It’s hard to believe, but Monday in chapel, we came to the end of the book of Nehemiah and have just one more summary message next week in our Faithful series.
I started our message with a familiar illustration of the difference between a thermostat and a thermometer. A thermostat doesn’t change based on circumstances; it maintains the temperature to which it was set. A thermometer, in contrast, changes temperature based on the environment it is placed in.
Nehemiah was a thermostat. He maintained his commitment to absolute obedience to God’s Word. But when Nehemiah returned to Persia, the people became thermometers, allowing the culture to influence them. In our passage today we see how spiritual carelessness leads to evil actions with severe consequences.
We examined four points with applications to our lives today:
- Unwise Associations (1-9) – Do we have associations in our lives that cause us to compromise on what God’s Word says? Have we made peace with our sin?
- Unkept Promises (10-14) – Have we made promises to God that we have not kept?
- Unholy Sabbaths (15-22) – Have we allowed materialism, sports, etc., to become more important to us than worshiping God? Are we maintaining proper balance in life by resting?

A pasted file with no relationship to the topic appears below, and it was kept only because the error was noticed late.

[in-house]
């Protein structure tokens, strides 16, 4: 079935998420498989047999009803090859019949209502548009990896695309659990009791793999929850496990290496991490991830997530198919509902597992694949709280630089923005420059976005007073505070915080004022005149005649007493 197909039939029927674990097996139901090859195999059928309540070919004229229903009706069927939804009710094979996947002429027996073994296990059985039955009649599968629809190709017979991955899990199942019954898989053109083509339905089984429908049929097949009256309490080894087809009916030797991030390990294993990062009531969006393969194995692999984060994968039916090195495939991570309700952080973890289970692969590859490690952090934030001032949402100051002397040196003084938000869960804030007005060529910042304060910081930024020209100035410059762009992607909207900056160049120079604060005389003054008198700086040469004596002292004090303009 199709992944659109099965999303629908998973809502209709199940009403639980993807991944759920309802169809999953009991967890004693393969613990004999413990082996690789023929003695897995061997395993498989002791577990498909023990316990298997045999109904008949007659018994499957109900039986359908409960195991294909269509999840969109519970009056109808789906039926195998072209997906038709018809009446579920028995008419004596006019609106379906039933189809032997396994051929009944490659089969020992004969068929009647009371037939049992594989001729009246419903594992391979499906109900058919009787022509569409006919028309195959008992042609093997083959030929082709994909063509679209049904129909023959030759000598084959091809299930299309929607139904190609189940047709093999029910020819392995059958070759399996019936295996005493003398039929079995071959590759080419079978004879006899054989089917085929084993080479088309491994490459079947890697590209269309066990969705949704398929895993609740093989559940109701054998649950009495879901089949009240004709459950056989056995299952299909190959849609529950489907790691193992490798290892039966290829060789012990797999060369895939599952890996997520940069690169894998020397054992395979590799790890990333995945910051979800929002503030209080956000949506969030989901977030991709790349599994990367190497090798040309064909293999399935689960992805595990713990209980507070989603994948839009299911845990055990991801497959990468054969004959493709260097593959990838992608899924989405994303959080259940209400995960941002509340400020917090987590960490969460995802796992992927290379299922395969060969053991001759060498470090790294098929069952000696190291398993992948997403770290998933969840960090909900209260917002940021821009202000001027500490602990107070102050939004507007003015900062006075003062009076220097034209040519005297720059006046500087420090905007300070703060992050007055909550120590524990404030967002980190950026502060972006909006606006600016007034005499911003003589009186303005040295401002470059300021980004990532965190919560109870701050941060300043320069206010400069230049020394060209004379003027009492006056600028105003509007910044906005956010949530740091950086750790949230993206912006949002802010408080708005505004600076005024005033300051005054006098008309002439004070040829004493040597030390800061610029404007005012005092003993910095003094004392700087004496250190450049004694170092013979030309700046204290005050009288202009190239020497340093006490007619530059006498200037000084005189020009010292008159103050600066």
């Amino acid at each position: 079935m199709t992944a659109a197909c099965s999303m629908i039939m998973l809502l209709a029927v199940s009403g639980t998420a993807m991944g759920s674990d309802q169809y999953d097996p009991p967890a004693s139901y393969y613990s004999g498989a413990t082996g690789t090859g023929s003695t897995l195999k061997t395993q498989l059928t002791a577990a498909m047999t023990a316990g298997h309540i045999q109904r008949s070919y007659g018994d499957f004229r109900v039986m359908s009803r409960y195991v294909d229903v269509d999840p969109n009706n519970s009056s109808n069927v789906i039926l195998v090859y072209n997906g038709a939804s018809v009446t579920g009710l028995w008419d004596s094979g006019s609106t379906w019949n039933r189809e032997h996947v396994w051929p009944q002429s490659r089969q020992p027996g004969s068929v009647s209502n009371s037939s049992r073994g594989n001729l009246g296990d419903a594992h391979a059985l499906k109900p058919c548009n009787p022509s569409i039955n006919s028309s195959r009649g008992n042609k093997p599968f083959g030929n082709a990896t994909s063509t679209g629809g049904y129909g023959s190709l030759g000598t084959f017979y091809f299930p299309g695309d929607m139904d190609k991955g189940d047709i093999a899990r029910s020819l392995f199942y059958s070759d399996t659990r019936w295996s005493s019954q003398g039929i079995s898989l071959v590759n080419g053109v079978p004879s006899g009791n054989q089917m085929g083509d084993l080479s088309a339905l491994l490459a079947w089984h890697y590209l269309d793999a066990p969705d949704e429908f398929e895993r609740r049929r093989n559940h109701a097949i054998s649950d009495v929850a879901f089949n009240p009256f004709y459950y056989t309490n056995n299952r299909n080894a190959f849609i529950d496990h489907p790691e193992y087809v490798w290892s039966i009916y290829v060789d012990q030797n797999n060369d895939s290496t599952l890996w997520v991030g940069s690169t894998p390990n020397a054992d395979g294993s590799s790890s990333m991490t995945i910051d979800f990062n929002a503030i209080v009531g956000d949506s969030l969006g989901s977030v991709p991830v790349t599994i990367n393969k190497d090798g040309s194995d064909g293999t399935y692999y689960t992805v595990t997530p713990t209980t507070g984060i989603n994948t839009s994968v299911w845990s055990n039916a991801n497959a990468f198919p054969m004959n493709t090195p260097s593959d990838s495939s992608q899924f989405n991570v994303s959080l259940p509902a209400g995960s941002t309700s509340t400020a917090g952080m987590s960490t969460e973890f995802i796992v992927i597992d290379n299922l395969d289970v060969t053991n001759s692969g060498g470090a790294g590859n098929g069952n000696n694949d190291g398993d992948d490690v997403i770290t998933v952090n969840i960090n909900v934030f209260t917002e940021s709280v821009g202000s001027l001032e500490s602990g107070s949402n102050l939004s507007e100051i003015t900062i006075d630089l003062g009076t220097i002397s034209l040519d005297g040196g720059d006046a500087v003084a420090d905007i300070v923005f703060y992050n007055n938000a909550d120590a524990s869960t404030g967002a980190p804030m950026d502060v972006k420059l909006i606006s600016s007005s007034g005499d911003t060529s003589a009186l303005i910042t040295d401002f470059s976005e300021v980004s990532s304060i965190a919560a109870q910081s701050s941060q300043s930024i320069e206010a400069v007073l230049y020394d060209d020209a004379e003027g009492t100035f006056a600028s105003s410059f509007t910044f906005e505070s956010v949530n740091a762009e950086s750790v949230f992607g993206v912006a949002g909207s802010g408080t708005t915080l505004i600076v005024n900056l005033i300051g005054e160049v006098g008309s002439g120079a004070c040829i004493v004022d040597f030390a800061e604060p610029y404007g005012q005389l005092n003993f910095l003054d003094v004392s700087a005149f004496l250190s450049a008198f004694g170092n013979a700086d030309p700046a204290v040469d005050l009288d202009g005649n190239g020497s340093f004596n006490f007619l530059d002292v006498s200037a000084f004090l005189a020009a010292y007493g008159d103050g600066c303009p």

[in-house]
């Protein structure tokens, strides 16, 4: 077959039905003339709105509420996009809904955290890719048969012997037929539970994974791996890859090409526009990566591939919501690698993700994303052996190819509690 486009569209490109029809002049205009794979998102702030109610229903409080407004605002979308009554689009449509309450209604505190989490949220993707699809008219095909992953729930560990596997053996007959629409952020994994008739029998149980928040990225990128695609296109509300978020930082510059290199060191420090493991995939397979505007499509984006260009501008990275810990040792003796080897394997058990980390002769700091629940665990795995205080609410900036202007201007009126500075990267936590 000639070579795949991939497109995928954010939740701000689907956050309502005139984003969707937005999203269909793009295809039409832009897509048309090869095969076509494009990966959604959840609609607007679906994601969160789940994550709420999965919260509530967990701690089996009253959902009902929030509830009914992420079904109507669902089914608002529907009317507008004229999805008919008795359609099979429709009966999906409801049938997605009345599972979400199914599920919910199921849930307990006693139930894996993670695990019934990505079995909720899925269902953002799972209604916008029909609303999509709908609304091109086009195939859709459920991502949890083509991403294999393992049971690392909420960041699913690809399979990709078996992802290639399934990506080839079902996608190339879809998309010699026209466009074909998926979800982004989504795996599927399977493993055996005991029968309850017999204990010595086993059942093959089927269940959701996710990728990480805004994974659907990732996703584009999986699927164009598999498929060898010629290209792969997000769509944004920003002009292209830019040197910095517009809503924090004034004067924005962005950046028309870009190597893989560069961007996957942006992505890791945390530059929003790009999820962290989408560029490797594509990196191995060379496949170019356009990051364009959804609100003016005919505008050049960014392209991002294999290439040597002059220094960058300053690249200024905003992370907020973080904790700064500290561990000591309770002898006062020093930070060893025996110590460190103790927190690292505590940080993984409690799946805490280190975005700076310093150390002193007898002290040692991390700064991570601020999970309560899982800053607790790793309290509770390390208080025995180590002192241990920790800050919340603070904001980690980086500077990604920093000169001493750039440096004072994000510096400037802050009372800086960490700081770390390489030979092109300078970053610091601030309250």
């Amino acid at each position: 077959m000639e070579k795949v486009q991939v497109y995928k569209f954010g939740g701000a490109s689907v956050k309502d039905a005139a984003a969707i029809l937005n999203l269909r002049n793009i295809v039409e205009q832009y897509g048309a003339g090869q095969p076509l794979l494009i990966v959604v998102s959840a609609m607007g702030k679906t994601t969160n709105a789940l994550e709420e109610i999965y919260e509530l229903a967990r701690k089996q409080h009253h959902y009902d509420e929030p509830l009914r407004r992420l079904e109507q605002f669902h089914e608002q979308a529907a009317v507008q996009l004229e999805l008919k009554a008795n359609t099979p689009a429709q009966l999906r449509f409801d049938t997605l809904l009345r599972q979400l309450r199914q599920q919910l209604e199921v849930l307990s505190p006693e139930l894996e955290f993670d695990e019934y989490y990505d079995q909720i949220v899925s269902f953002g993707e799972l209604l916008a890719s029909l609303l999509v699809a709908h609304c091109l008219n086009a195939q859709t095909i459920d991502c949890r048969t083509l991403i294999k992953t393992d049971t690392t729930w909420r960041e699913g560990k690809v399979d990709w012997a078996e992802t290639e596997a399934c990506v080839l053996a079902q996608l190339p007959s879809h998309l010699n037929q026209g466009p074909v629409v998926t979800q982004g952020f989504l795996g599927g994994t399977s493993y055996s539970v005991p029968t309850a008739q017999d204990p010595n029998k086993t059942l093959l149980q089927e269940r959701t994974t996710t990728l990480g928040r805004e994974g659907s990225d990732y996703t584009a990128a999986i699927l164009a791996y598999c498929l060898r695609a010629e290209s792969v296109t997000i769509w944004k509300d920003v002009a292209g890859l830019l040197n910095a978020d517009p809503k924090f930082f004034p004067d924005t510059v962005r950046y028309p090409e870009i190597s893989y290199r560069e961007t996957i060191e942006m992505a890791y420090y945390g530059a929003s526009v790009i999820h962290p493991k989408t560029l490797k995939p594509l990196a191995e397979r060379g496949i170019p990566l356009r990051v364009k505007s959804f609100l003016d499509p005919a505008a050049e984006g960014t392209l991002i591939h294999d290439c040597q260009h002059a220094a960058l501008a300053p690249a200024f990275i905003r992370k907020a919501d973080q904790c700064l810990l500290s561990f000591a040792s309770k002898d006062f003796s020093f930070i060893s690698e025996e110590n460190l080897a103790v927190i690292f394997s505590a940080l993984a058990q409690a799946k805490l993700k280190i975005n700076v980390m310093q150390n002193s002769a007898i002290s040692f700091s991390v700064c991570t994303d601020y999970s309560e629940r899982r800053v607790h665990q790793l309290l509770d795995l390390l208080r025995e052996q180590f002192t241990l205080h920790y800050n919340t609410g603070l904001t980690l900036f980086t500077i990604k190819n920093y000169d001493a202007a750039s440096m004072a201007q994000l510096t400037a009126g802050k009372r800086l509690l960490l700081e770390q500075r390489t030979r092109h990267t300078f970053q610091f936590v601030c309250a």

- Ungodly Marriages (23-31) – Is there an area of our lives where carelessness has led to disobedience?
Our spiritual fire is destined to go out if we don’t continually stoke it through staying rooted in Scripture, studying it and meditating on it daily. We must surround ourselves with godly influences and not forsake assembling together. I pray each of you – as I pray for myself – never lose your commitment to hold fast to God’s Word and your desire to honor Him in everything you do.
He is faithful; we can trust Him.
Now more than ever, our nation needs hope. We are in a time of great uncertainty. No one knows what is going to happen next. For many, the fear of death is becoming very real. Now more than ever, we need some good news.
It was my privilege this morning to speak to our Cedarville family in a special Good Friday online chapel presentation. In this time of uncertainty, we find our hope in the only thing we can be truly certain of, the truth of God’s Word. Looking at 1 Corinthians 15:3-5, we were reminded of the reason for our hope — the Good News, the Gospel of Jesus Christ.
We reviewed three main points in this passage:
- Substitutionary Atonement: Christ died on the cross for my sins and in my place, and He was buried.
- According to the Scriptures: Jesus’ death fulfilled Old Testament Scriptures. God’s Word was written so we might believe and be saved.
- Supernatural Resurrection: On the third day, Jesus raised from the dead. We have a risen Savior who will someday make all things right.
That is the Good News that gives us hope. That is why we are not afraid and do not despair during these uncertain days. We know that we have been reconciled to our Creator because of Jesus’ sacrifice on the cross. We know that we have the hope of eternal life because He overcame death.
Join us for this special Good Friday chapel. I pray your soul finds rest and peace in the truth of the Gospel of Jesus Christ.